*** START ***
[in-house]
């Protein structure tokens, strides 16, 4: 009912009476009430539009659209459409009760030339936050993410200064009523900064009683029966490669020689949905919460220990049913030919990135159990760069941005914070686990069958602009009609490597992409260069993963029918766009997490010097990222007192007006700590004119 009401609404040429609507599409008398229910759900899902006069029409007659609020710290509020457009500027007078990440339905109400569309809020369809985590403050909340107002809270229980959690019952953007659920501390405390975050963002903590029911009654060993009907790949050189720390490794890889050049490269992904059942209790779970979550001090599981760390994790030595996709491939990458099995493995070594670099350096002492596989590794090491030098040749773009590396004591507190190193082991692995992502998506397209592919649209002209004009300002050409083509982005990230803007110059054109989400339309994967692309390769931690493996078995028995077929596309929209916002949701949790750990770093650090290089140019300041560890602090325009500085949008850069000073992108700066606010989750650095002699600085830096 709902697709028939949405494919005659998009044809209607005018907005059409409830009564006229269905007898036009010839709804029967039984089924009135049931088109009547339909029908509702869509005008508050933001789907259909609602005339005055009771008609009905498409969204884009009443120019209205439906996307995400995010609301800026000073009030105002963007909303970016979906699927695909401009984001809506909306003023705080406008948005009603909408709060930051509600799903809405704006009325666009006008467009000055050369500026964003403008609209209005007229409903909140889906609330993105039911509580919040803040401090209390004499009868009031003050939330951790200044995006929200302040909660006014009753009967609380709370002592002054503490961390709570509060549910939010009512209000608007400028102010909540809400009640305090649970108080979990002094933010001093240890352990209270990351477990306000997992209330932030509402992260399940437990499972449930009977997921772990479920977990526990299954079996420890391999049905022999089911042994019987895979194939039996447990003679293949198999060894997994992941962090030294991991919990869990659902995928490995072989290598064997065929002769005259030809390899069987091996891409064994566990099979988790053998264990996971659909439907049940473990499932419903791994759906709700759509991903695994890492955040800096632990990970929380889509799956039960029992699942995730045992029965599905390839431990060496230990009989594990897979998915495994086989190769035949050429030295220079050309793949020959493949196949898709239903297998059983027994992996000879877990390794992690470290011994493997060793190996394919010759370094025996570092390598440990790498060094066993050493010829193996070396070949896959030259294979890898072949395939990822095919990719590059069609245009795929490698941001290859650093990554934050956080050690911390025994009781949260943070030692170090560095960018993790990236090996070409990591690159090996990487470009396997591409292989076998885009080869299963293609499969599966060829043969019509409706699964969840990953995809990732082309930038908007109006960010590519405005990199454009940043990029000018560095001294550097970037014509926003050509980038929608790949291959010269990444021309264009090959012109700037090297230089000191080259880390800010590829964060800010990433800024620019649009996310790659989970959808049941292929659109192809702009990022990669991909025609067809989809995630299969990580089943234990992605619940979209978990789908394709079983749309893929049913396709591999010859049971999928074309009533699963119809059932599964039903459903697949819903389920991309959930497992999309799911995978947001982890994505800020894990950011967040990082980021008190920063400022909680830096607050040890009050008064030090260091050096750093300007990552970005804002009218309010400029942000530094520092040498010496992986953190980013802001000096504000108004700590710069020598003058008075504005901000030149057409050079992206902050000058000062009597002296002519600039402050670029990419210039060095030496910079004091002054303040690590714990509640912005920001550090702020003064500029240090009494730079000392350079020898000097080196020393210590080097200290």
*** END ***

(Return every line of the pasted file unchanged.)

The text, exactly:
[in-house]
């Protein structure tokens, strides 16, 4: 009912009476009430539009659209459409009760030339936050993410200064009523900064009683029966490669020689949905919460220990049913030919990135159990760069941005914070686990069958602009009609490597992409260069993963029918766009997490010097990222007192007006700590004119 009401609404040429609507599409008398229910759900899902006069029409007659609020710290509020457009500027007078990440339905109400569309809020369809985590403050909340107002809270229980959690019952953007659920501390405390975050963002903590029911009654060993009907790949050189720390490794890889050049490269992904059942209790779970979550001090599981760390994790030595996709491939990458099995493995070594670099350096002492596989590794090491030098040749773009590396004591507190190193082991692995992502998506397209592919649209002209004009300002050409083509982005990230803007110059054109989400339309994967692309390769931690493996078995028995077929596309929209916002949701949790750990770093650090290089140019300041560890602090325009500085949008850069000073992108700066606010989750650095002699600085830096 709902697709028939949405494919005659998009044809209607005018907005059409409830009564006229269905007898036009010839709804029967039984089924009135049931088109009547339909029908509702869509005008508050933001789907259909609602005339005055009771008609009905498409969204884009009443120019209205439906996307995400995010609301800026000073009030105002963007909303970016979906699927695909401009984001809506909306003023705080406008948005009603909408709060930051509600799903809405704006009325666009006008467009000055050369500026964003403008609209209005007229409903909140889906609330993105039911509580919040803040401090209390004499009868009031003050939330951790200044995006929200302040909660006014009753009967609380709370002592002054503490961390709570509060549910939010009512209000608007400028102010909540809400009640305090649970108080979990002094933010001093240890352990209270990351477990306000997992209330932030509402992260399940437990499972449930009977997921772990479920977990526990299954079996420890391999049905022999089911042994019987895979194939039996447990003679293949198999060894997994992941962090030294991991919990869990659902995928490995072989290598064997065929002769005259030809390899069987091996891409064994566990099979988790053998264990996971659909439907049940473990499932419903791994759906709700759509991903695994890492955040800096632990990970929380889509799956039960029992699942995730045992029965599905390839431990060496230990009989594990897979998915495994086989190769035949050429030295220079050309793949020959493949196949898709239903297998059983027994992996000879877990390794992690470290011994493997060793190996394919010759370094025996570092390598440990790498060094066993050493010829193996070396070949896959030259294979890898072949395939990822095919990719590059069609245009795929490698941001290859650093990554934050956080050690911390025994009781949260943070030692170090560095960018993790990236090996070409990591690159090996990487470009396997591409292989076998885009080869299963293609499969599966060829043969019509409706699964969840990953995809990732082309930038908007109006960010590519405005990199454009940043990029000018560095001294550097970037014509926003050509980038929608790949291959010269990444021309264009090959012109700037090297230089000191080259880390800010590829964060800010990433800024620019649009996310790659989970959808049941292929659109192809702009990022990669991909025609067809989809995630299969990580089943234990992605619940979209978990789908394709079983749309893929049913396709591999010859049971999928074309009533699963119809059932599964039903459903697949819903389920991309959930497992999309799911995978947001982890994505800020894990950011967040990082980021008190920063400022909680830096607050040890009050008064030090260091050096750093300007990552970005804002009218309010400029942000530094520092040498010496992986953190980013802001000096504000108004700590710069020598003058008075504005901000030149057409050079992206902050000058000062009597002296002519600039402050670029990419210039060095030496910079004091002054303040690590714990509640912005920001550090702020003064500029240090009494730079000392350079020898000097080196020393210590080097200290």